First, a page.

Planning the Perfect Irish Wedding
A growing trend in weddings is for couples to draw on their cultural and ethnic backgrounds and include those traditions and customs in their wedding. Being of Irish decent offers a rich cultural heritage upon which to draw, as well as many customs to choose from to enhance the wedding ceremony and reception.
Picking the Right Day
There are a multitude of customs and traditions to consider when planning an Irish wedding. Selecting which day and at what time of the year to have the wedding is a good place to start. One Irish wedding saying states: "Marry in May and Rue the Day." "Marry in April if you can, joy for maiden and for man."
Traditionally, most Celtic wedding ceremonies were held during one of the four major festivals. If you want a spring wedding, try during Beltane, which occurs around the first of May. Is a summer wedding what you want? Lughnassadh was celebrated in early August. A popular time for wedding celebrations is Samhain on November 1, and then there is Imbolc, which is celebrated on February 1.
Including a Good Luck Charms
Incorporating customs and traditions into the actual wedding ceremony might be accomplished with what the bride carries or wears, such as the horseshoe or the magic hanky. The horseshoe, which has long been a symbol of good luck in many cultures, might be carried in some form by the bride. Porcelain horseshoes are
carried by most modern Irish brides. Or, they may carry a fabric version tied to their wrists. Whichever you choose, be sure the horseshoe is turned up into a U so the luck doesn't run out.
If you don't want to carry a horseshoe, an alternative might be to have the flower girl or ring bearer carry it down the aisle. Horseshoes are also popular Irish wedding gifts. Hang the horseshoe turned up over the front door for good luck.
Another item often carried by an Irish bride is a special handkerchief that with a few stitches can be turned into a christening bonnet for the first baby.
Then, with a few snips, can be turned back into a hanky that your child can carry on his or her wedding day.
Flowers, Food and Wine
Other aspects of the ceremony to consider are the flowers carried by the bride and bridesmaids, and the boutonnieres for the groom and groomsmen. These often include wildflowers, Bells of Ireland, live myrtle, and shamrocks. There are also a multitude of readings that can be incorporated into the ceremony as well as Irish wedding vows. Including Celtic symbolism by decorating the invitations with Celtic knots is another common custom.
At the reception, be sure to serve Bunratty Meade. This is a honey wine that is served at the Bunratty Castle medieval banquet. It's from a recipe based on the oldest drink in Ireland. Some wine and liquor stores carry an organic mead honey wine, which is a dry white wine that is made by fermenting honey and is available in flavors such as elderberry, blackberry, and cranberry.
Ethnic wedding traditions are often food-related and the Irish are no exception. There is an ancient custom where couples eat salt and oatmeal at the beginning of their reception, each taking three mouthfuls. This is a protection against the power of the evil eye. Including food items such as corned beef and cabbage, Irish soda bread, as well as offering dark beer are other ways to give your reception a distinct Irish flavor. Yet another custom is having the top tier of the wedding cake be an Irish whiskey cake. This cake is saved for the christening of your first baby.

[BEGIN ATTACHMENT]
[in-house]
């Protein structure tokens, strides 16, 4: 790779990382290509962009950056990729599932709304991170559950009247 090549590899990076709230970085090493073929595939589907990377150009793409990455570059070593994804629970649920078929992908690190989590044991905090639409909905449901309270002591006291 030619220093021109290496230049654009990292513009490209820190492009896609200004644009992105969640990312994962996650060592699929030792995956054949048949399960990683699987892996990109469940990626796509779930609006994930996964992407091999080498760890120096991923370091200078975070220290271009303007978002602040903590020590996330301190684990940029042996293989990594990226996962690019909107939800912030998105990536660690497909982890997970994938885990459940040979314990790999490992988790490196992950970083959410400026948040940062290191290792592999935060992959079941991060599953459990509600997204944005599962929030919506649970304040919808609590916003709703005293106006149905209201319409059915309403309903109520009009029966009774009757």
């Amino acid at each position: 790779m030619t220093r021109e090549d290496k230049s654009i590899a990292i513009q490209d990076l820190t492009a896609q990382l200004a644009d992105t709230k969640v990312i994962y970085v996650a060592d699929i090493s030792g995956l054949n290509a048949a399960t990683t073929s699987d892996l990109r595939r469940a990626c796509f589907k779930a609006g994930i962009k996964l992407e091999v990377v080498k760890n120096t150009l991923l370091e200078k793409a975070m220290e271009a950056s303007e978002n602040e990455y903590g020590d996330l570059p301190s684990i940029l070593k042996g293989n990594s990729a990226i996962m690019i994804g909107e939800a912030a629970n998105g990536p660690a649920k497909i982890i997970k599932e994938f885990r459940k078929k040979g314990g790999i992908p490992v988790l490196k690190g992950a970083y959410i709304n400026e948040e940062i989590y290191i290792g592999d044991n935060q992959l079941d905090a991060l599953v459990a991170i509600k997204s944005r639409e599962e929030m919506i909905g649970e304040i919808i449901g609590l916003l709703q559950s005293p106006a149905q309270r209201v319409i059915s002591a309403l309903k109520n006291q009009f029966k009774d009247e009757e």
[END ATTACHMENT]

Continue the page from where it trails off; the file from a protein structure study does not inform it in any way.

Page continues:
Dancing the Night Away
Celtic and Irish music are very popular, so there are many choices when it comes to music for both the wedding and the reception. The Irish Wedding Song is very popular as well as ballads such as "Black Velvet Band." There's always the well-known "When Irish Eyes are Smiling," Irish drinking songs, and Irish reels, a folk dance of Irish origin. Having Irish dancers, dressed in their full regalia, is an excellent touch of pageantry and color at your wedding or reception.
You can also include tiny make-up bells and hand them out to your guests at the reception with an explanation of the custom. The chime of bells is thought to keep evil spirits away, restore harmony if a couple is fighting, and also remind the couple of their wedding vows. Guests can ring their little bells at the reception in lieu of clinking glasses. Giving a bell as a gift has become an Irish tradition.
The Claddagh Ring
A final suggestion is the Claddagh Ring. The Claddagh is a traditional Irish design originating in the 1600s. It features hands clasping a heart and a crown over the hands. The hands symbolize friendship. The heart stands for love. The crown represents loyalty. The Claddagh motto is "Let love and friendship reign." According to Irish tradition, a single female wears the Claddagh ring with the crown pointing in. A woman who is spoken for wears the ring with the crown pointing outward.
These suggestions only touch upon the multitude of Irish traditions, customs, and folklore available. With so many choices, your Irish wedding is sure to reflect your ethnic heritage.
Wedding Planning Tips and Ideas
Claddagh Ring MeaningsAs an engagement ring, the Claddagh is worn on the right hand with the heart pointing inward to the wrist. As a wedding ring, it is worn on the left hand with the heart still pointing inward. The ring can also be worn on the right hand with the heart pointing outward representing friendship.